As the 20th century opened, the promising power of electricity was in full swing. Cities across the country set up electric generating plants and extended power lines, and industrial and residential customers in urban locales lined up to take advantage of clean electric power. Delivery of that power to the surrounding countryside was slow in coming, however.
In 1909, the CLS. Congress released its Country Life Commission Report in which it stressed the need for rural electrification and laid out options for achieving the goal. Unfortunately, little resulted from the report. By 1930 an estimated 90 percent of urban America benefited from electricity, compared to only 10 percent of rural America. But in 1935 President Franklin D. Roosevelt created the Rural Electric Administration, and from that point on the process of rural electrification moved forward in earnest. In between, however, was the electric light plant.
The Delco Light Plant
By the 1920s the stationary gas engine was revolutionizing life in rural America. Reliable, portable power for the farm and small industry was changing the American landscape. Electricity presented yet another set of power options, and it didn't take a genius to realize there was money to be made supplying electric power to rural America.
Commercially viable electric-generating units were on the market by the 1900s, and by the early teens small, portable units became available. In 1909 Charles F. Kettering, the Dayton, Ohio-based electrical engineer and inventor responsible for the first electric starter (installed in a Cadillac in 1911), founded the Dayton Engineering Laboratories Co. (DELCO). Kettering's company originally supplied electrical components for the growing automotive industry. But as electrification spread Kettering saw the promise in providing small-scale power for the farm, and in 1916 DELCO introduced its 'Delco-Light' line of electric-generating plants.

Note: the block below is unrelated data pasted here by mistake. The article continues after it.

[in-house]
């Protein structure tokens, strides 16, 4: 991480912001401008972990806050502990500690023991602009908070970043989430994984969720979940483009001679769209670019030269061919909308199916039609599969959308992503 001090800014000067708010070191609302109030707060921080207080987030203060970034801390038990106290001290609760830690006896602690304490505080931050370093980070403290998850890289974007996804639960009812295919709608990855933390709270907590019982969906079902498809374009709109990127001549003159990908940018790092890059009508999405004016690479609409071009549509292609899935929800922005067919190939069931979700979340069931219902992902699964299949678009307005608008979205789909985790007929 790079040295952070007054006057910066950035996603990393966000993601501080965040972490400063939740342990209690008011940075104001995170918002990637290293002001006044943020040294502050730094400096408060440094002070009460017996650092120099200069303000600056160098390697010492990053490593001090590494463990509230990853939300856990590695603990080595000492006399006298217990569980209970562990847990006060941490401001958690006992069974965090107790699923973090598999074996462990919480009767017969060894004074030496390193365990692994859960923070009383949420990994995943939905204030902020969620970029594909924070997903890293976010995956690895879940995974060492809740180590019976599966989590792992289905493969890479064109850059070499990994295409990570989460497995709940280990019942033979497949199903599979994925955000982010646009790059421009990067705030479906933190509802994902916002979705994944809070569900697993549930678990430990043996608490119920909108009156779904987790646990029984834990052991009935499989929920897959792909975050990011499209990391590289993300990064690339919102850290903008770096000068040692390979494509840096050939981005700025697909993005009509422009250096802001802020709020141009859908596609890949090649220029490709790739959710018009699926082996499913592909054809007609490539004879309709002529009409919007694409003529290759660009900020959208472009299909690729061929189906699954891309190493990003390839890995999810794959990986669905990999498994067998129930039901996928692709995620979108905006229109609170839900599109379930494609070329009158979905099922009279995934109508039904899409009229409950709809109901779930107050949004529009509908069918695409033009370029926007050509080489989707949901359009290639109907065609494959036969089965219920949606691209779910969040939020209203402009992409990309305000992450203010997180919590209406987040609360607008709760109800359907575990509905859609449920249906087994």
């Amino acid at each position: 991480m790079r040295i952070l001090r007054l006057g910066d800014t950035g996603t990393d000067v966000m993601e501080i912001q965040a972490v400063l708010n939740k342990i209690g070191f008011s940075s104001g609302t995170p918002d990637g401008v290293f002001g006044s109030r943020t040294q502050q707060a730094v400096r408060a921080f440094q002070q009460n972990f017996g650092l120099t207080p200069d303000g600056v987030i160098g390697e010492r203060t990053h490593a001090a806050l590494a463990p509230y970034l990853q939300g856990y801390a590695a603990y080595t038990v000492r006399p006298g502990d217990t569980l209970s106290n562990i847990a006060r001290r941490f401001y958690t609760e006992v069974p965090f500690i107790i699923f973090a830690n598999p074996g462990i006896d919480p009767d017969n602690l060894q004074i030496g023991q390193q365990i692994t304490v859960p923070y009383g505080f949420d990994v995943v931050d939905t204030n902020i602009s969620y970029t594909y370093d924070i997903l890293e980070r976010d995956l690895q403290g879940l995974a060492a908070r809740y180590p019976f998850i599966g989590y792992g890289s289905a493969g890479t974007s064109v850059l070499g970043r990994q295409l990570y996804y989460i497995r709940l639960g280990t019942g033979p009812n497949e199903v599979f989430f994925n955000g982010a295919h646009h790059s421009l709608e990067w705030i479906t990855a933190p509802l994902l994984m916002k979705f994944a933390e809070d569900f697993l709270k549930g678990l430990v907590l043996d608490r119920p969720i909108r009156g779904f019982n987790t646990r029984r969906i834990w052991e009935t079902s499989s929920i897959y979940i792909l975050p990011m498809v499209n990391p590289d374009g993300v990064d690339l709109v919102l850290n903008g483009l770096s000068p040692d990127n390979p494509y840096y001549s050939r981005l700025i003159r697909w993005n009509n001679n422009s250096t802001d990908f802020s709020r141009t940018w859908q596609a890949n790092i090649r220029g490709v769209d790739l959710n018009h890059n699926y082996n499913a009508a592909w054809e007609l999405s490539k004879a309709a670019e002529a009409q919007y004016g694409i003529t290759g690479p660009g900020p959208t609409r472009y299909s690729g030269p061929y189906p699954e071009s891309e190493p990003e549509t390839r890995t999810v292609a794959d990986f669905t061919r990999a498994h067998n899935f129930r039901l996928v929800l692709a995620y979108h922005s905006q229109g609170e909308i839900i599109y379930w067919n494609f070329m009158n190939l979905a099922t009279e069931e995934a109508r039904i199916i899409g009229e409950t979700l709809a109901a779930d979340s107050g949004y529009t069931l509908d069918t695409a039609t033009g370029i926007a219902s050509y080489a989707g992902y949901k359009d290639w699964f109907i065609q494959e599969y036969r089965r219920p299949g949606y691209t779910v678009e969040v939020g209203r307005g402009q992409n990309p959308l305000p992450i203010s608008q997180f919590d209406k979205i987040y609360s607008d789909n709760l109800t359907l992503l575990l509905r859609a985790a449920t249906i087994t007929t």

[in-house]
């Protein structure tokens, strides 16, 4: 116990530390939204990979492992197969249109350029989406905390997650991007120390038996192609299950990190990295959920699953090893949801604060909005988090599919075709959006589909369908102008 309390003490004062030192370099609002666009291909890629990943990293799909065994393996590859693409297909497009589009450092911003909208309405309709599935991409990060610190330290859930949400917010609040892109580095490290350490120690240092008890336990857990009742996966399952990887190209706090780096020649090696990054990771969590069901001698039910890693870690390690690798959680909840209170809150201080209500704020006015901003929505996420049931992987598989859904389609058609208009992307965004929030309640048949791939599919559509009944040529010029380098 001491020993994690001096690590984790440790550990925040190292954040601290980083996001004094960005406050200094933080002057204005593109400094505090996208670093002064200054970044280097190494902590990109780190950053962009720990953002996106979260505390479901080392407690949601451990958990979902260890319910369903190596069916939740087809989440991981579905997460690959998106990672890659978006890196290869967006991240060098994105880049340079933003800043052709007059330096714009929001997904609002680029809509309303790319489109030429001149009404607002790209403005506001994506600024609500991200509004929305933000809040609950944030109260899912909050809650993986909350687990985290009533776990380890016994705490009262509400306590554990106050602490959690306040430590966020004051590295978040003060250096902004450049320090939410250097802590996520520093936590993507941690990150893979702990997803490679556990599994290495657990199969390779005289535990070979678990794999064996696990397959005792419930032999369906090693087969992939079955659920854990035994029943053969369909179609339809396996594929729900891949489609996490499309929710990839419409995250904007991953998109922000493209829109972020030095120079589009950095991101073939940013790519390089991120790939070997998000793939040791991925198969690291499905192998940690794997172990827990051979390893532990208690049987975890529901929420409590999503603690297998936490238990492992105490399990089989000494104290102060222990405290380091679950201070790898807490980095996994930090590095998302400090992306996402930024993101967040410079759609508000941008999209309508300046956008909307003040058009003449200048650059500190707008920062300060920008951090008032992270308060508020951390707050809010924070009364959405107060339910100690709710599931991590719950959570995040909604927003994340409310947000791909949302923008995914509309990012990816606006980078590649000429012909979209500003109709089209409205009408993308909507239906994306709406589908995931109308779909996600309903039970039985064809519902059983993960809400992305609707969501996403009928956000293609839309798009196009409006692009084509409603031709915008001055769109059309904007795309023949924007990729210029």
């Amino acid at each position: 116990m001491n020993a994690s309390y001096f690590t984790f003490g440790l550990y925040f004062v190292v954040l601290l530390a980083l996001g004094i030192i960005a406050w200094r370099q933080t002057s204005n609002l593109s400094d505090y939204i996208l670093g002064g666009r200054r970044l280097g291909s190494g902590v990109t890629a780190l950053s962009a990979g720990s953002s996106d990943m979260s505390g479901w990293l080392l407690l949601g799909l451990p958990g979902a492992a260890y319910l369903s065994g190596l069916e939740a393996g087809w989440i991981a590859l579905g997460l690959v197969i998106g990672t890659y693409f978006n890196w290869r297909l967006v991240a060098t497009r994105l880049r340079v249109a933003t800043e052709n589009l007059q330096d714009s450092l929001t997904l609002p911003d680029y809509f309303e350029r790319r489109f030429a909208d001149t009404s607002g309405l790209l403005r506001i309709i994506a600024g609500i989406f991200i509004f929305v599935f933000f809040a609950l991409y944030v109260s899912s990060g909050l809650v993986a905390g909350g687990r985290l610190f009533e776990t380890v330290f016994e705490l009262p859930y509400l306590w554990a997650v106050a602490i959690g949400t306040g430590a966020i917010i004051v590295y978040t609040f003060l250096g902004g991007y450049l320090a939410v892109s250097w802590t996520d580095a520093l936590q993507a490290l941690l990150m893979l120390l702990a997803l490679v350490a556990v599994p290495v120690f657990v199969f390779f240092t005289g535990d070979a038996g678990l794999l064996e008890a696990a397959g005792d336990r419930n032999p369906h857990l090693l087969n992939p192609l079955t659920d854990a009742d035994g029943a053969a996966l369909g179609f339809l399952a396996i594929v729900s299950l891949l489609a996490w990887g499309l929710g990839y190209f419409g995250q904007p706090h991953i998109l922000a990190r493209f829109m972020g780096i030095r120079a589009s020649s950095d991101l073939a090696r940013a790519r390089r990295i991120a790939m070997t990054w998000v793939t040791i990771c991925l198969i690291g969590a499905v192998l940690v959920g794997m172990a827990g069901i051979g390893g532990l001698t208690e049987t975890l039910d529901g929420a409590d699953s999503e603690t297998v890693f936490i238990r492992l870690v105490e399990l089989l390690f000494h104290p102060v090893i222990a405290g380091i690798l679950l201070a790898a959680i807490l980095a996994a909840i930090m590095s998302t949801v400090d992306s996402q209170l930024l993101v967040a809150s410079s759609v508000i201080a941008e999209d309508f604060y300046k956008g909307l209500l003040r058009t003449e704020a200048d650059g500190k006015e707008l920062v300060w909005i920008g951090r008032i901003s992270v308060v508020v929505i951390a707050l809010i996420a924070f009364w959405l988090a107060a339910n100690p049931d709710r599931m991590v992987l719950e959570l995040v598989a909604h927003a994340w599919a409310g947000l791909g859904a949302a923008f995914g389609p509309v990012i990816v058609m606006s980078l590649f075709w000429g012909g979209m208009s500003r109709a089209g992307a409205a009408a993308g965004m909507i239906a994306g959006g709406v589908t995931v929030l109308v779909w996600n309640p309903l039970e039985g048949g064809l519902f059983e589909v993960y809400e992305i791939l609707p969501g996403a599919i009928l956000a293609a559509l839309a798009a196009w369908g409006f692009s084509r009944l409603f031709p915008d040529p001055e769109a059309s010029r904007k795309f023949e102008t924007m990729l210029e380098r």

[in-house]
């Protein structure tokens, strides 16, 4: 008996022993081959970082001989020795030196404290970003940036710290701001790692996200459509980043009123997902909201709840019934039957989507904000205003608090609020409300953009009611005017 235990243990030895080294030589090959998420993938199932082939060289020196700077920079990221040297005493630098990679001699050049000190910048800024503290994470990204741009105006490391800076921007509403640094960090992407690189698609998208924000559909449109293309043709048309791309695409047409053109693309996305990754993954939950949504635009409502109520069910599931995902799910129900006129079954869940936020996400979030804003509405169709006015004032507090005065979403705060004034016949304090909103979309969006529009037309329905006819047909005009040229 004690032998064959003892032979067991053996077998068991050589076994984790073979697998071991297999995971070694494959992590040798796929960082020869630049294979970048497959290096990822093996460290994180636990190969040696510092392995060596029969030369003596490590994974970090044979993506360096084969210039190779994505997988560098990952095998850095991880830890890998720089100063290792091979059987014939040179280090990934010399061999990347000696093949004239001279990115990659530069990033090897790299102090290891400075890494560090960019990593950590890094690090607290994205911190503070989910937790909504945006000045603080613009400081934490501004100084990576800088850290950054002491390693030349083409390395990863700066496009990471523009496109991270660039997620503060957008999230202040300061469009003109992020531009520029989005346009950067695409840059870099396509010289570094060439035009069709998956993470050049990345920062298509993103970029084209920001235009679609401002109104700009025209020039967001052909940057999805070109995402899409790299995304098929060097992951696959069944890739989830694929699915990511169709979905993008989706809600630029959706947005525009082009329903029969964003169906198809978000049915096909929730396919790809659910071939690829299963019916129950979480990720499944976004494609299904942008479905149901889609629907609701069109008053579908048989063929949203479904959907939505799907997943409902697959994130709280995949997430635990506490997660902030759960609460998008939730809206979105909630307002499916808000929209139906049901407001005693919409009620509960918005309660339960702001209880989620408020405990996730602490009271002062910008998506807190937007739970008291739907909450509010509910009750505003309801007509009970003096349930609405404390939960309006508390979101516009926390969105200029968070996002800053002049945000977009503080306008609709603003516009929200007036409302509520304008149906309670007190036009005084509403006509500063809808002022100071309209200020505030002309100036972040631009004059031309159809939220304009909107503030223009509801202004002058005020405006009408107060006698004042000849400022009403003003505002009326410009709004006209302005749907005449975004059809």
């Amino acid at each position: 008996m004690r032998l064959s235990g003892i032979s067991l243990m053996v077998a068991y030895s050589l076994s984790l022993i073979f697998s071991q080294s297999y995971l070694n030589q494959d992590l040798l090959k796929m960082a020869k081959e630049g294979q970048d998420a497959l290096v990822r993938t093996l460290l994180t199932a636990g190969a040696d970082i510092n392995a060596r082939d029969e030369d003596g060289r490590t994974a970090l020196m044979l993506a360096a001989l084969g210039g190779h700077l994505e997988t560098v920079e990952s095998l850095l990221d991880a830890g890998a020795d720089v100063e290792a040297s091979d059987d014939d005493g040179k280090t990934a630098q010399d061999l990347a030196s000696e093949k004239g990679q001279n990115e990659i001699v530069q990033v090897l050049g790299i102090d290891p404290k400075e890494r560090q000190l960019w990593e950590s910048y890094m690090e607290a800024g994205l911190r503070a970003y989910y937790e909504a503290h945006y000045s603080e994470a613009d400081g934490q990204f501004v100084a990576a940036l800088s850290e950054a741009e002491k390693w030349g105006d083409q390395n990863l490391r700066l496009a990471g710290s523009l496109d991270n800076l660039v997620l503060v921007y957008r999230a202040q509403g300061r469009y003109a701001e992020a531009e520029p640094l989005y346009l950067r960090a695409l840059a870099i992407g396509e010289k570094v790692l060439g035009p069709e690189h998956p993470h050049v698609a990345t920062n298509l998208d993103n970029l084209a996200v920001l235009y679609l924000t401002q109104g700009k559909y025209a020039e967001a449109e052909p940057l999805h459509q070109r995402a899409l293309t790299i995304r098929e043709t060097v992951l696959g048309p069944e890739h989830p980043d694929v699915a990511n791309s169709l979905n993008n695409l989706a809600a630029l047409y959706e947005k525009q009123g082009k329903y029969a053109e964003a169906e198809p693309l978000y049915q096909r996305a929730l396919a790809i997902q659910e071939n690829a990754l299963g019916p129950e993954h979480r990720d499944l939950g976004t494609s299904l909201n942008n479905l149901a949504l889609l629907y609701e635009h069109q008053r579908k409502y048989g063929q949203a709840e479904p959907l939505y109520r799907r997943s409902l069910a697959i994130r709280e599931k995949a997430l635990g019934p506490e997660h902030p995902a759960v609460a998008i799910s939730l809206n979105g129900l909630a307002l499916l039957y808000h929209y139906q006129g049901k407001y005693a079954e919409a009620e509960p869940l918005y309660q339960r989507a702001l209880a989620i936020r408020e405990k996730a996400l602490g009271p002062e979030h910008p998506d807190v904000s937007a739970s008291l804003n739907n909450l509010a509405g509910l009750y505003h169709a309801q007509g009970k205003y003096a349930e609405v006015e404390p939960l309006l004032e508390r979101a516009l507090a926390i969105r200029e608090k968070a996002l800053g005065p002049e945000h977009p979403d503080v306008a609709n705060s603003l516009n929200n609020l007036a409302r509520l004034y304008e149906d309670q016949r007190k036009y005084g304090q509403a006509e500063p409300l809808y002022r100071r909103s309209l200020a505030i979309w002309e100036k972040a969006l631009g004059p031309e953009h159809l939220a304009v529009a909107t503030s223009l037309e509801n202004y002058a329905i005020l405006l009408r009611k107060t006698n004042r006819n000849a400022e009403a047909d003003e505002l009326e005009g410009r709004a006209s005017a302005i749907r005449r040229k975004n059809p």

From the beginning, the Delco-Light line was designed to make life easier. Power was supplied by a single-cylinder vertical engine. To keep things simple, the engines were air-cooled, and to make things easy, DELCO, drawing on its expertise in small motors, fitted its light plants with electric starters. The customer only had to fill the tank, close the switch, and the light plant did the rest. The engine started automatically, charged the lead-acid storage batteries and, when the batteries were charged, shut itself down. The engine was restarted only when needed to bring the batteries back up to charge.
The first Delco-Light plant was a 750-watt, 32-volt unit (enough to light 37 20-watt bulbs) and was quickly followed by a broad line of light plants with output up to 1,250 watts. But even 1,250 watts was n't enough to satisfy the growing hunger for electricity, so in 1918 Delco-Light introduced a 3,000-watt light plant powered by a single-cylinder, 5 HP engine. Sales continued to build, and by 1925 more than 60,000 Delco-Light plants had been sold.
Delco-Light Sells Best at Night
From the outset, DELCO approached its light plants as the foundation for a broad range of electric products it could market to rural America. In addition to a light plant, customers could buy a wide range of Delco-Light products including small motors to power washers and pumps, vacuum cleaners, irons, toasters, radios, waffle irons - even ceiling fans.
To introduce its products to rural residents, Delco-Light salesmen traveled from farm to farm showing the company's wares. Driving specially painted Chevrolet coupes equipped with a light plant, a water pump and various accessories, the salesmen made their calls at night. At a prospective buyer's farm a salesman would open up the back of his coupe, fire up the light plant and then turn on a light and run the water pump, literally illuminating for a prospective customer just how much a light plant could ease his work load and improve his life. The salesman would then plug in a coffee maker and brew some coffee to clinch the deal. And if he sold the light-plant to Dad at night, he'd return the next day to sell Mom some 32-volt appliances. The phrase 'Delco-Light Sells Best at Night' effectively summed up the Delco-Light marketing strategy.
Delco-Light reached the heyday of its production in the 1930s, selling more than 350,000 units by 1935. Not surprisingly, Delco-Light wasn't alone in the market for home light plants. General Gas & Electric Co. actively pursued the home-lighting market, as did Westinghouse Machine Co., Kohler Co. and engine giant Fairbanks-Morse. Curiously, International Harvester Corp. stayed out of the home light plant market.